The Nuclear Regulatory Commission has issued a final policy statement on its intended approach to nuclear plant licensees as the electric industry moves toward greater competition.
recapture stranded costs without legislation.
Stranded costs, according to early PUC studies, will top $8 billion statewide in 2001, according to Jones. TU's share of that figure is $2.6 billion in the same year; HL&P's tops $2.8 billion. Stranded costs in 2002 are more than $7 billion; in 2003, more than $6 billion.
The commission also is working on a rulemaking that will address transactions with affiliates (Project No. 17549), yet another task most states have undertaken during or after deregulation.
Co-ops Voice Concern
The final straw, at least for cooperatives that complain the commission is acting as though competition is imminent, is the PUC's unbundling proceeding. (Project No. 16536, Rulemaking on the Unbundling of Electric Distribution Facilities and Functions. See sidebar.) A hearing on a proposed rule in that case was set for May 8.
Co-ops claim that the costs of meeting such requirements would be prohibitive. They made that point very vocally to the Interim Committee at a March 25 committee hearing. But their candid views may only have angered the commission.
"We're [mad] at them because we asked specifically in the rule for companies to provide their costs," Wood counters. He says the commission was considering offering waivers, which would allow small rural utilities not to unbundle their costs and therefore avoid a steep bill for that process. The PUC has estimated the new accounting procedures could cost from $20,000 to $2.5 million, depending on the size of the utility.
"[For us] to bend over backwards to say we're going to accommodate your concerns and then for [co-ops] to go around to the Legislature and act like we're running roughshod over them?" the PUC chairman asks. "It makes me inclined to run roughshod over them. I was planning to give the waiver but now I won't¼ [but] I think customers have the right to know what they're paying for."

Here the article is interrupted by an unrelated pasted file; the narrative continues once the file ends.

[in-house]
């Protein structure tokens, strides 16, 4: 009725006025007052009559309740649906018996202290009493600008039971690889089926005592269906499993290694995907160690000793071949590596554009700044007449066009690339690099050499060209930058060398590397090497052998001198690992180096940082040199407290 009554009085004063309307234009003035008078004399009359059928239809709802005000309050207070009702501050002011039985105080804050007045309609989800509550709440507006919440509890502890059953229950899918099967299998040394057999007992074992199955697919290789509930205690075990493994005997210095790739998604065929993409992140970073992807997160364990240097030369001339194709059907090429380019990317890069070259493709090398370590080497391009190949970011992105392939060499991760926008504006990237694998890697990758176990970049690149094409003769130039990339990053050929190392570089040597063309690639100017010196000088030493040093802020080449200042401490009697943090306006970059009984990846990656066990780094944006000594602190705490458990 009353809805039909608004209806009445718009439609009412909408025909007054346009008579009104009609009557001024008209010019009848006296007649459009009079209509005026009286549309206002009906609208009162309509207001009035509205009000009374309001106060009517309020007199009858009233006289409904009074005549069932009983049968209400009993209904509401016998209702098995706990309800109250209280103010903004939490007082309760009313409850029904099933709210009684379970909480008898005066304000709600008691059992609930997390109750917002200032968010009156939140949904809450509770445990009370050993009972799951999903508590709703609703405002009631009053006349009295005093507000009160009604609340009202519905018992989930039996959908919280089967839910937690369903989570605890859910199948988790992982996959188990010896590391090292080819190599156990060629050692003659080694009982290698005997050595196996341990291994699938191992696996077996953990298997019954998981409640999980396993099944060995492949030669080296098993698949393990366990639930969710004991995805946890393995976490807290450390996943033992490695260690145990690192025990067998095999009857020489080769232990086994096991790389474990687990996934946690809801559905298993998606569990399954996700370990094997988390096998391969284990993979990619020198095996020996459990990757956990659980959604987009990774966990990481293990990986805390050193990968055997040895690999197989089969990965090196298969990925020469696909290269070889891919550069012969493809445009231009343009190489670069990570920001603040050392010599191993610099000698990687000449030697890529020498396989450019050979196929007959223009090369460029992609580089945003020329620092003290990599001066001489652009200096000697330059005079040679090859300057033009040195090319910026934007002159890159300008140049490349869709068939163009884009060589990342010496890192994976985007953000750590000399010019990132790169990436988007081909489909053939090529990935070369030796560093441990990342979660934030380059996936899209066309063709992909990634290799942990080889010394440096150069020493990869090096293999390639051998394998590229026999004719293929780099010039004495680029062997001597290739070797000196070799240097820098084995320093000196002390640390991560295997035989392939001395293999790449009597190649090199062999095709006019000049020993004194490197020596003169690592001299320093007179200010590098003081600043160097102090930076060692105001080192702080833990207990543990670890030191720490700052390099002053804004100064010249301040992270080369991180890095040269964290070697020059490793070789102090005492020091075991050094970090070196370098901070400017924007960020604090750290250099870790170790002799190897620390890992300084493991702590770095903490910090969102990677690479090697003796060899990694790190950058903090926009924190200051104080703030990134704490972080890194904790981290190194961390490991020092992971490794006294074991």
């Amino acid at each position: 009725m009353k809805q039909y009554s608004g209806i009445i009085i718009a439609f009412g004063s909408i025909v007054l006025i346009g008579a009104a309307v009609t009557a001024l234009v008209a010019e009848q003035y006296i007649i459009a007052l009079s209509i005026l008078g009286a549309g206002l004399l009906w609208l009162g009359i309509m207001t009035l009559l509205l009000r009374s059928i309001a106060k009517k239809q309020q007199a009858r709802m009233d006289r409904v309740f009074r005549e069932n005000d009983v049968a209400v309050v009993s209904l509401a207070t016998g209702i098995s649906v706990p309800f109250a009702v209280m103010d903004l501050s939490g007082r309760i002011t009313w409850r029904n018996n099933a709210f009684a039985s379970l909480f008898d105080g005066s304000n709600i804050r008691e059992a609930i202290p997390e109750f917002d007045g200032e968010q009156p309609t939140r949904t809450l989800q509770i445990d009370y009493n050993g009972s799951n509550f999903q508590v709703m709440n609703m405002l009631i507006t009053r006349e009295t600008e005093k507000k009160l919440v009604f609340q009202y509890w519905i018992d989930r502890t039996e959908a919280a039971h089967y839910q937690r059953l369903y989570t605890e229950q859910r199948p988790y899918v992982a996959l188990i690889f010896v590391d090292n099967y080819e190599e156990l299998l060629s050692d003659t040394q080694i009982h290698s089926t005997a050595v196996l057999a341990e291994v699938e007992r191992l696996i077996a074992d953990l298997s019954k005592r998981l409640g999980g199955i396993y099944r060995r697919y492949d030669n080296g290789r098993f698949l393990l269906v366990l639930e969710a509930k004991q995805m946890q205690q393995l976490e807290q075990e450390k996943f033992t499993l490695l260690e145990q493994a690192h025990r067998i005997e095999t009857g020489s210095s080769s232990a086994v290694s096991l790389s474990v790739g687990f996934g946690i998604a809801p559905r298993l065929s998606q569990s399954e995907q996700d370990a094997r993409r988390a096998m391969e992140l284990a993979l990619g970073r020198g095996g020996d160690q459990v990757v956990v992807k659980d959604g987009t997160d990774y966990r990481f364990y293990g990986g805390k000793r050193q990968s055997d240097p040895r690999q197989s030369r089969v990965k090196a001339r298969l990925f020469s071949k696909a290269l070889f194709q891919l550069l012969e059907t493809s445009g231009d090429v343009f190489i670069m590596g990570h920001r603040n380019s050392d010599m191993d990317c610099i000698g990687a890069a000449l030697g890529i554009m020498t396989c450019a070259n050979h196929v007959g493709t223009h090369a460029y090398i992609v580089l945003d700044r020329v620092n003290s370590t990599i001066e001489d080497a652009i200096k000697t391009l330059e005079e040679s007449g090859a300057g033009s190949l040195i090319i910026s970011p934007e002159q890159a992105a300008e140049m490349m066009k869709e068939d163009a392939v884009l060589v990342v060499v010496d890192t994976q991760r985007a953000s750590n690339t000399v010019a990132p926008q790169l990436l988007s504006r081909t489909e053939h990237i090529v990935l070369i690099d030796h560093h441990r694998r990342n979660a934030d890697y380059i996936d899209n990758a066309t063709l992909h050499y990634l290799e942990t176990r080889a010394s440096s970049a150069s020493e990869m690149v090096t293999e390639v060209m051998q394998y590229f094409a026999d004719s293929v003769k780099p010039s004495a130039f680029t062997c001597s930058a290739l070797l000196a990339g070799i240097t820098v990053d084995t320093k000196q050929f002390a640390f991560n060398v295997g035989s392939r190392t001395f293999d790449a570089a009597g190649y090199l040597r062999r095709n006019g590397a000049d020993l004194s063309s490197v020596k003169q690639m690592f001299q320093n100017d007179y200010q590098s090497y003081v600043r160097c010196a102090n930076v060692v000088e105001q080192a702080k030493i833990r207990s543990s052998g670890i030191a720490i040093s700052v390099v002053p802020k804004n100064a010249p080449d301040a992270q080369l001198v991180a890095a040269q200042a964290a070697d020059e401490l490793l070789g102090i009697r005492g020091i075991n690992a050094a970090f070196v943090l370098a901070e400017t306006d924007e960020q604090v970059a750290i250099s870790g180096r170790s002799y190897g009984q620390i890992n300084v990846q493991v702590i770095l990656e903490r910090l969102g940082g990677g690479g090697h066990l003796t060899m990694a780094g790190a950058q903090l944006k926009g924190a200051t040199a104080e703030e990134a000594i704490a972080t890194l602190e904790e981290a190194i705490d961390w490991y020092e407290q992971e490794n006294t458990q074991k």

He says co-ops don't want customers to know their costs because of high wires charges. Deep East Texas Electric Co-op Inc., for instance, has distribution costs of more than 3 cents a kilowatt-hour, he says. A neighboring co-op has costs of less than a cent.
"The same exact terrain, the same everything," Wood says. "It's just how frugal they are. That's kind of what regulation is supposed to do."
The PUC is also developing five studies to guide the Legislature along the deregulation trail. The five reports will augment an 849-page study provided to state officials in 1997. The first of the five, expected in May, will address stranded costs. The second study, conducted with ERCOT, will address transmission adequacy during retail access. A third work will examine cost recovery mechanisms for "must-run" plants in the state. The fourth will identify low-income, environmental and renewable programs. The last item, a "scope of competition study," required of the PUC by the Legislature every two years, will examine the status of new competition.
At least one restructuring issue (em securitization (em will likely require legislative action. The state's public counsel recognizes that a bargain will need to be struck if more rate